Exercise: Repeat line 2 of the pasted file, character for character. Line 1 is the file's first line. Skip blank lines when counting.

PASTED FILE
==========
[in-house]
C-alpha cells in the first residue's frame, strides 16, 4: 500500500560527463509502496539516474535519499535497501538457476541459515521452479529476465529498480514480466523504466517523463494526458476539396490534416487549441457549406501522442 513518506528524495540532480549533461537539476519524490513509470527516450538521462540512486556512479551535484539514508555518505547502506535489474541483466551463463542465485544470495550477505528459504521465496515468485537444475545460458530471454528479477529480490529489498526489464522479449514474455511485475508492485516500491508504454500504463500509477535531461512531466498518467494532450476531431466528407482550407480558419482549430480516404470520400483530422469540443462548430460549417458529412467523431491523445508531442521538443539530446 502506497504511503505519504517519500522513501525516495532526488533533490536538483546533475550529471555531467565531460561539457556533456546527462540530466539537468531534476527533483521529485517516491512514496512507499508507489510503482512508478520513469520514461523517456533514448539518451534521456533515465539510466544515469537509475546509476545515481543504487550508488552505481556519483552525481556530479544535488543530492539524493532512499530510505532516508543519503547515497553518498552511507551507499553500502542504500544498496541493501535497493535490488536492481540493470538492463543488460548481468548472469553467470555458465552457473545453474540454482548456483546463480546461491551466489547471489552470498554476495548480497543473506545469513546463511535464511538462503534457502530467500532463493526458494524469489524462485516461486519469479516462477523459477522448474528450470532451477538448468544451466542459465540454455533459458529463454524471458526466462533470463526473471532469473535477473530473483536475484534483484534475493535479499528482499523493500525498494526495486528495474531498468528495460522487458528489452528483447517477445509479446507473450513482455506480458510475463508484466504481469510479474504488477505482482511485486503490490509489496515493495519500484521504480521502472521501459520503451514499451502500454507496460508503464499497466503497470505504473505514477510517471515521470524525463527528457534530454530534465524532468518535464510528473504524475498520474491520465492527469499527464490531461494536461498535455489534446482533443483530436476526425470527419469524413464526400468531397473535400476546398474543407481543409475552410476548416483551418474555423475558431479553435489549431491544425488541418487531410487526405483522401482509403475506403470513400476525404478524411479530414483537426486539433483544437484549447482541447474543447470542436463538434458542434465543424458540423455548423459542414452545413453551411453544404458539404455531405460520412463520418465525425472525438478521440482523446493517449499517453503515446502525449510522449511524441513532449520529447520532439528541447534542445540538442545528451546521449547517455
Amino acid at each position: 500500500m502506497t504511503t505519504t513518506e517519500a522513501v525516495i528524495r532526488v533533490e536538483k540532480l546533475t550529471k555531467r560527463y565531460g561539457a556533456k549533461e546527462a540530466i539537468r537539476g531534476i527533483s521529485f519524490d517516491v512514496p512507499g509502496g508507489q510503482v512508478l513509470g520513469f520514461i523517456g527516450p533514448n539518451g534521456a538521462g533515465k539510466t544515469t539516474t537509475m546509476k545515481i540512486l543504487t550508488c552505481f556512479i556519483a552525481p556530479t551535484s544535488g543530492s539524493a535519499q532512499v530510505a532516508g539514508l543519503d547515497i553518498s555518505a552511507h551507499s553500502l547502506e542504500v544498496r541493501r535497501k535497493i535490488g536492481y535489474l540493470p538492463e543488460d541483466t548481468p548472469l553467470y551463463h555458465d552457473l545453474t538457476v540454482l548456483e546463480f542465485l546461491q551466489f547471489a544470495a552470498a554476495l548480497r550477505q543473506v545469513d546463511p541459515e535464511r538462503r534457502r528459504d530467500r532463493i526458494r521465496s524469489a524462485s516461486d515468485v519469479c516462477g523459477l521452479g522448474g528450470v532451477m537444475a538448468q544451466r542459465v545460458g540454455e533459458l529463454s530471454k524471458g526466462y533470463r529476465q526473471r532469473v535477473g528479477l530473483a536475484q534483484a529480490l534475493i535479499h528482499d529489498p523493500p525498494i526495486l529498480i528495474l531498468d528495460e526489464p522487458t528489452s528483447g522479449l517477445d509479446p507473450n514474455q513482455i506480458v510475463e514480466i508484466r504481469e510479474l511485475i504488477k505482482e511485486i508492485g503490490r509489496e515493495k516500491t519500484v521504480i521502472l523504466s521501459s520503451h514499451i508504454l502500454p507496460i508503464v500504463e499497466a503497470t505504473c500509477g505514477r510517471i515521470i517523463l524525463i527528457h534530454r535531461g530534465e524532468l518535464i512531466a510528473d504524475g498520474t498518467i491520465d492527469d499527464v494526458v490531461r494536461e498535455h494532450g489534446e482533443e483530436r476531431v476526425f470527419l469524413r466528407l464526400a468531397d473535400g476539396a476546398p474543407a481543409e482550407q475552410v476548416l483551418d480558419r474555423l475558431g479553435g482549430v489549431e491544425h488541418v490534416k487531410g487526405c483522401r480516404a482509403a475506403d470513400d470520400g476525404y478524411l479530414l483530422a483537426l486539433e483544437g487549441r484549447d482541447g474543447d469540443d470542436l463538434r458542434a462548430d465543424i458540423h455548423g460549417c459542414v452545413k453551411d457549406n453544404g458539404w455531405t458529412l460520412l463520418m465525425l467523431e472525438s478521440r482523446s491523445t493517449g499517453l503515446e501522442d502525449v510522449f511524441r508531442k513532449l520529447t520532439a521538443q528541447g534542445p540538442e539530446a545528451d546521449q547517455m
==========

C-alpha cells in the first residue's frame, strides 16, 4: 500500500560527463509502496539516474535519499535497501538457476541459515521452479529476465529498480514480466523504466517523463494526458476539396490534416487549441457549406501522442 513518506528524495540532480549533461537539476519524490513509470527516450538521462540512486556512479551535484539514508555518505547502506535489474541483466551463463542465485544470495550477505528459504521465496515468485537444475545460458530471454528479477529480490529489498526489464522479449514474455511485475508492485516500491508504454500504463500509477535531461512531466498518467494532450476531431466528407482550407480558419482549430480516404470520400483530422469540443462548430460549417458529412467523431491523445508531442521538443539530446 502506497504511503505519504517519500522513501525516495532526488533533490536538483546533475550529471555531467565531460561539457556533456546527462540530466539537468531534476527533483521529485517516491512514496512507499508507489510503482512508478520513469520514461523517456533514448539518451534521456533515465539510466544515469537509475546509476545515481543504487550508488552505481556519483552525481556530479544535488543530492539524493532512499530510505532516508543519503547515497553518498552511507551507499553500502542504500544498496541493501535497493535490488536492481540493470538492463543488460548481468548472469553467470555458465552457473545453474540454482548456483546463480546461491551466489547471489552470498554476495548480497543473506545469513546463511535464511538462503534457502530467500532463493526458494524469489524462485516461486519469479516462477523459477522448474528450470532451477538448468544451466542459465540454455533459458529463454524471458526466462533470463526473471532469473535477473530473483536475484534483484534475493535479499528482499523493500525498494526495486528495474531498468528495460522487458528489452528483447517477445509479446507473450513482455506480458510475463508484466504481469510479474504488477505482482511485486503490490509489496515493495519500484521504480521502472521501459520503451514499451502500454507496460508503464499497466503497470505504473505514477510517471515521470524525463527528457534530454530534465524532468518535464510528473504524475498520474491520465492527469499527464490531461494536461498535455489534446482533443483530436476526425470527419469524413464526400468531397473535400476546398474543407481543409475552410476548416483551418474555423475558431479553435489549431491544425488541418487531410487526405483522401482509403475506403470513400476525404478524411479530414483537426486539433483544437484549447482541447474543447470542436463538434458542434465543424458540423455548423459542414452545413453551411453544404458539404455531405460520412463520418465525425472525438478521440482523446493517449499517453503515446502525449510522449511524441513532449520529447520532439528541447534542445540538442545528451546521449547517455